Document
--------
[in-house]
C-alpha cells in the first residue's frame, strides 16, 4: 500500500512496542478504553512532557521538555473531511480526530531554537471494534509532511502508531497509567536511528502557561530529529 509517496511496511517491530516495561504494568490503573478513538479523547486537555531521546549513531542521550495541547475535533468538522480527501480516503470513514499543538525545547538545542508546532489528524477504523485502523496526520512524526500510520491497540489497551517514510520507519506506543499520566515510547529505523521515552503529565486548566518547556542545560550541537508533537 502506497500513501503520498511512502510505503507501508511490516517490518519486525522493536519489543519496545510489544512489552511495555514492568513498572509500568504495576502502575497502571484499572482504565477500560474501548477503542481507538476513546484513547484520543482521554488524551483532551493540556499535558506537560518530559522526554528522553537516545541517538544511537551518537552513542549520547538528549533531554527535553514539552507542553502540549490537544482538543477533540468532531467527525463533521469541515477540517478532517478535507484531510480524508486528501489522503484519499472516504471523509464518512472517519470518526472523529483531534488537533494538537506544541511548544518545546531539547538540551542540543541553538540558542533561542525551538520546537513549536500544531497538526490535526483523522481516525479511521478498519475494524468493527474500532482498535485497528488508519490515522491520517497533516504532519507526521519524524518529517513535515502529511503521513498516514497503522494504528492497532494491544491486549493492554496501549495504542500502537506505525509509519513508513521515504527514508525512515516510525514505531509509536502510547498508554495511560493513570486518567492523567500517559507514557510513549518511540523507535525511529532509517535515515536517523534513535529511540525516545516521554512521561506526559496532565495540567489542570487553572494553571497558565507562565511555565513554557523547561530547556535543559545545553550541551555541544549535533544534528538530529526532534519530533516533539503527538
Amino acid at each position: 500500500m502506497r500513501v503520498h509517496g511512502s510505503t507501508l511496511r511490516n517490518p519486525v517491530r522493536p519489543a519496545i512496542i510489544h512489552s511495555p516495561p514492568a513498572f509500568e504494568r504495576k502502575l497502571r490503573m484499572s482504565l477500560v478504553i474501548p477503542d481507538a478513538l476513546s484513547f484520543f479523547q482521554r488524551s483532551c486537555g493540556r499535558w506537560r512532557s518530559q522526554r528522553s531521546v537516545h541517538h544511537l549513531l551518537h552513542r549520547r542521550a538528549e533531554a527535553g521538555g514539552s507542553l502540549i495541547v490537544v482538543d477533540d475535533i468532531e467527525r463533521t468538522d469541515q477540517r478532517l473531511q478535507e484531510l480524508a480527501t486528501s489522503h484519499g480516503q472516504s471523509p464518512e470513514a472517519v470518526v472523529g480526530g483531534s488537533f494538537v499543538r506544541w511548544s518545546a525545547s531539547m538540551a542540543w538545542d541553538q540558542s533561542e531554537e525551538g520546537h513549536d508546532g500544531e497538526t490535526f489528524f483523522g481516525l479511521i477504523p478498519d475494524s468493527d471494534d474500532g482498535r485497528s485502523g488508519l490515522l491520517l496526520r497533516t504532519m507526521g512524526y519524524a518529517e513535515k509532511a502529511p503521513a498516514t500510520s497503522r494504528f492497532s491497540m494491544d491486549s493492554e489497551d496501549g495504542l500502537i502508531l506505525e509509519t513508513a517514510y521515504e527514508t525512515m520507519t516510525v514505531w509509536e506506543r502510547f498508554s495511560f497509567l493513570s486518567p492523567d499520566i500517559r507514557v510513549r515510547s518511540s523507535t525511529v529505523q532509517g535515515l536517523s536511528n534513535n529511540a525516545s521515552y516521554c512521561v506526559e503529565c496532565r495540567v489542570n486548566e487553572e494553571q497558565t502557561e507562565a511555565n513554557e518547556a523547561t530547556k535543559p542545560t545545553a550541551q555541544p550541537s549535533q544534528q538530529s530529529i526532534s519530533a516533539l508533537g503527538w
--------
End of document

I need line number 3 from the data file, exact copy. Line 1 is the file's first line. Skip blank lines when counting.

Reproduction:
Amino acid at each position: 500500500m502506497r500513501v503520498h509517496g511512502s510505503t507501508l511496511r511490516n517490518p519486525v517491530r522493536p519489543a519496545i512496542i510489544h512489552s511495555p516495561p514492568a513498572f509500568e504494568r504495576k502502575l497502571r490503573m484499572s482504565l477500560v478504553i474501548p477503542d481507538a478513538l476513546s484513547f484520543f479523547q482521554r488524551s483532551c486537555g493540556r499535558w506537560r512532557s518530559q522526554r528522553s531521546v537516545h541517538h544511537l549513531l551518537h552513542r549520547r542521550a538528549e533531554a527535553g521538555g514539552s507542553l502540549i495541547v490537544v482538543d477533540d475535533i468532531e467527525r463533521t468538522d469541515q477540517r478532517l473531511q478535507e484531510l480524508a480527501t486528501s489522503h484519499g480516503q472516504s471523509p464518512e470513514a472517519v470518526v472523529g480526530g483531534s488537533f494538537v499543538r506544541w511548544s518545546a525545547s531539547m538540551a542540543w538545542d541553538q540558542s533561542e531554537e525551538g520546537h513549536d508546532g500544531e497538526t490535526f489528524f483523522g481516525l479511521i477504523p478498519d475494524s468493527d471494534d474500532g482498535r485497528s485502523g488508519l490515522l491520517l496526520r497533516t504532519m507526521g512524526y519524524a518529517e513535515k509532511a502529511p503521513a498516514t500510520s497503522r494504528f492497532s491497540m494491544d491486549s493492554e489497551d496501549g495504542l500502537i502508531l506505525e509509519t513508513a517514510y521515504e527514508t525512515m520507519t516510525v514505531w509509536e506506543r502510547f498508554s495511560f497509567l493513570s486518567p492523567d499520566i500517559r507514557v510513549r515510547s518511540s523507535t525511529v529505523q532509517g535515515l536517523s536511528n534513535n529511540a525516545s521515552y516521554c512521561v506526559e503529565c496532565r495540567v489542570n486548566e487553572e494553571q497558565t502557561e507562565a511555565n513554557e518547556a523547561t530547556k535543559p542545560t545545553a550541551q555541544p550541537s549535533q544534528q538530529s530529529i526532534s519530533a516533539l508533537g503527538w